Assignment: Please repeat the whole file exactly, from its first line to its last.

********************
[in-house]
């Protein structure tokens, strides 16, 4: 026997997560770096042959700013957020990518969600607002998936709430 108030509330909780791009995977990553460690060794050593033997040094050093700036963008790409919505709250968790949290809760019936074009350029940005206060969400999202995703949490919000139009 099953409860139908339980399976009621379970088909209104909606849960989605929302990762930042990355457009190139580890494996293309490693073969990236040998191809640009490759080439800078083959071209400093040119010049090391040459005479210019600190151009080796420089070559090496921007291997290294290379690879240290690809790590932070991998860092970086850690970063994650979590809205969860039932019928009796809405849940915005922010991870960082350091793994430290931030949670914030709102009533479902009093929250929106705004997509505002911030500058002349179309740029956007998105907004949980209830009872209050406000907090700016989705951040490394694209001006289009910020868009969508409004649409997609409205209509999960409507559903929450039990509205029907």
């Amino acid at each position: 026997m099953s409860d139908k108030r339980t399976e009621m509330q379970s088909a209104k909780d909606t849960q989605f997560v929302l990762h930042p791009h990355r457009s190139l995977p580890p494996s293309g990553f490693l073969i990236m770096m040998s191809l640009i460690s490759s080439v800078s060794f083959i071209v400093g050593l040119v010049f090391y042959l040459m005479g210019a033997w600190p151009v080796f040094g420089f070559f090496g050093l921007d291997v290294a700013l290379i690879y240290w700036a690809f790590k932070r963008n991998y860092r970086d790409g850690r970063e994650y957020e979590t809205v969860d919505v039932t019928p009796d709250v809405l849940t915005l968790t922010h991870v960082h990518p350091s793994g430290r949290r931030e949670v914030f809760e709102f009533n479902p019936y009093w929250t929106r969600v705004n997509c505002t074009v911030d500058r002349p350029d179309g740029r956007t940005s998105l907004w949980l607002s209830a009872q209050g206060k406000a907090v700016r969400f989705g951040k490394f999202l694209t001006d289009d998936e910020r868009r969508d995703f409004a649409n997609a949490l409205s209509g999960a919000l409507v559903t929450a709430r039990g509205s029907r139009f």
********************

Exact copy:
[in-house]
């Protein structure tokens, strides 16, 4: 026997997560770096042959700013957020990518969600607002998936709430 108030509330909780791009995977990553460690060794050593033997040094050093700036963008790409919505709250968790949290809760019936074009350029940005206060969400999202995703949490919000139009 099953409860139908339980399976009621379970088909209104909606849960989605929302990762930042990355457009190139580890494996293309490693073969990236040998191809640009490759080439800078083959071209400093040119010049090391040459005479210019600190151009080796420089070559090496921007291997290294290379690879240290690809790590932070991998860092970086850690970063994650979590809205969860039932019928009796809405849940915005922010991870960082350091793994430290931030949670914030709102009533479902009093929250929106705004997509505002911030500058002349179309740029956007998105907004949980209830009872209050406000907090700016989705951040490394694209001006289009910020868009969508409004649409997609409205209509999960409507559903929450039990509205029907």
């Amino acid at each position: 026997m099953s409860d139908k108030r339980t399976e009621m509330q379970s088909a209104k909780d909606t849960q989605f997560v929302l990762h930042p791009h990355r457009s190139l995977p580890p494996s293309g990553f490693l073969i990236m770096m040998s191809l640009i460690s490759s080439v800078s060794f083959i071209v400093g050593l040119v010049f090391y042959l040459m005479g210019a033997w600190p151009v080796f040094g420089f070559f090496g050093l921007d291997v290294a700013l290379i690879y240290w700036a690809f790590k932070r963008n991998y860092r970086d790409g850690r970063e994650y957020e979590t809205v969860d919505v039932t019928p009796d709250v809405l849940t915005l968790t922010h991870v960082h990518p350091s793994g430290r949290r931030e949670v914030f809760e709102f009533n479902p019936y009093w929250t929106r969600v705004n997509c505002t074009v911030d500058r002349p350029d179309g740029r956007t940005s998105l907004w949980l607002s209830a009872q209050g206060k406000a907090v700016r969400f989705g951040k490394f999202l694209t001006d289009d998936e910020r868009r969508d995703f409004a649409n997609a949490l409205s209509g999960a919000l409507v559903t929450a709430r039990g509205s029907r139009f």